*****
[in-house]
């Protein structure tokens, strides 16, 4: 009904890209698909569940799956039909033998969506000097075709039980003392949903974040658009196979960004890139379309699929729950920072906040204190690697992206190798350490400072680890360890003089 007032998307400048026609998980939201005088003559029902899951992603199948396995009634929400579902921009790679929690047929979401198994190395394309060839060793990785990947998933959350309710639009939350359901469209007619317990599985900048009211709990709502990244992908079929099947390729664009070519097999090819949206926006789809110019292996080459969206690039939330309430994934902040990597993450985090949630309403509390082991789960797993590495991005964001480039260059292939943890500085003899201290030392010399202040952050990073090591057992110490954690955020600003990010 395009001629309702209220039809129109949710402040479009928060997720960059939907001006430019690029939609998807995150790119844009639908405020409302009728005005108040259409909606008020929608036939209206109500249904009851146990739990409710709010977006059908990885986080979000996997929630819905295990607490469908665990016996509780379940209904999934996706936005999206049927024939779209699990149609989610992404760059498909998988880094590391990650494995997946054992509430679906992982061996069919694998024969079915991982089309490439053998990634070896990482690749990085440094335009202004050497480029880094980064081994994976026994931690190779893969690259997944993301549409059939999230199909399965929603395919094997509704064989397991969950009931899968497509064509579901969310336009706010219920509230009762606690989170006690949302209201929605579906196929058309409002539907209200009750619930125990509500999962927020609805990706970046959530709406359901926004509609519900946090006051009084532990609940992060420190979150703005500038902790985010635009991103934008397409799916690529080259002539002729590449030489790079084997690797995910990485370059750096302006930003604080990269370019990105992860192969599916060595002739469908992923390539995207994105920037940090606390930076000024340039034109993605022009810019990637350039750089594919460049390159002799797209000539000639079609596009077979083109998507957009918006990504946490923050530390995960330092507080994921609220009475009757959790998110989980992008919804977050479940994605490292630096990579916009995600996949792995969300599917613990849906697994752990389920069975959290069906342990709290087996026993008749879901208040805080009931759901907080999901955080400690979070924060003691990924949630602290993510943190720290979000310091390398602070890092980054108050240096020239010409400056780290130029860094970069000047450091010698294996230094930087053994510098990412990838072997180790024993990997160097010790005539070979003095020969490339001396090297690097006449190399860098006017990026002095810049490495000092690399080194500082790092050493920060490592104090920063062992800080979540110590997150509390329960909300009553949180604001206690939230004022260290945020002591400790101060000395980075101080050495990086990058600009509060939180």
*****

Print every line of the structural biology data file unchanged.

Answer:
[in-house]
């Protein structure tokens, strides 16, 4: 009904890209698909569940799956039909033998969506000097075709039980003392949903974040658009196979960004890139379309699929729950920072906040204190690697992206190798350490400072680890360890003089 007032998307400048026609998980939201005088003559029902899951992603199948396995009634929400579902921009790679929690047929979401198994190395394309060839060793990785990947998933959350309710639009939350359901469209007619317990599985900048009211709990709502990244992908079929099947390729664009070519097999090819949206926006789809110019292996080459969206690039939330309430994934902040990597993450985090949630309403509390082991789960797993590495991005964001480039260059292939943890500085003899201290030392010399202040952050990073090591057992110490954690955020600003990010 395009001629309702209220039809129109949710402040479009928060997720960059939907001006430019690029939609998807995150790119844009639908405020409302009728005005108040259409909606008020929608036939209206109500249904009851146990739990409710709010977006059908990885986080979000996997929630819905295990607490469908665990016996509780379940209904999934996706936005999206049927024939779209699990149609989610992404760059498909998988880094590391990650494995997946054992509430679906992982061996069919694998024969079915991982089309490439053998990634070896990482690749990085440094335009202004050497480029880094980064081994994976026994931690190779893969690259997944993301549409059939999230199909399965929603395919094997509704064989397991969950009931899968497509064509579901969310336009706010219920509230009762606690989170006690949302209201929605579906196929058309409002539907209200009750619930125990509500999962927020609805990706970046959530709406359901926004509609519900946090006051009084532990609940992060420190979150703005500038902790985010635009991103934008397409799916690529080259002539002729590449030489790079084997690797995910990485370059750096302006930003604080990269370019990105992860192969599916060595002739469908992923390539995207994105920037940090606390930076000024340039034109993605022009810019990637350039750089594919460049390159002799797209000539000639079609596009077979083109998507957009918006990504946490923050530390995960330092507080994921609220009475009757959790998110989980992008919804977050479940994605490292630096990579916009995600996949792995969300599917613990849906697994752990389920069975959290069906342990709290087996026993008749879901208040805080009931759901907080999901955080400690979070924060003691990924949630602290993510943190720290979000310091390398602070890092980054108050240096020239010409400056780290130029860094970069000047450091010698294996230094930087053994510098990412990838072997180790024993990997160097010790005539070979003095020969490339001396090297690097006449190399860098006017990026002095810049490495000092690399080194500082790092050493920060490592104090920063062992800080979540110590997150509390329960909300009553949180604001206690939230004022260290945020002591400790101060000395980075101080050495990086990058600009509060939180």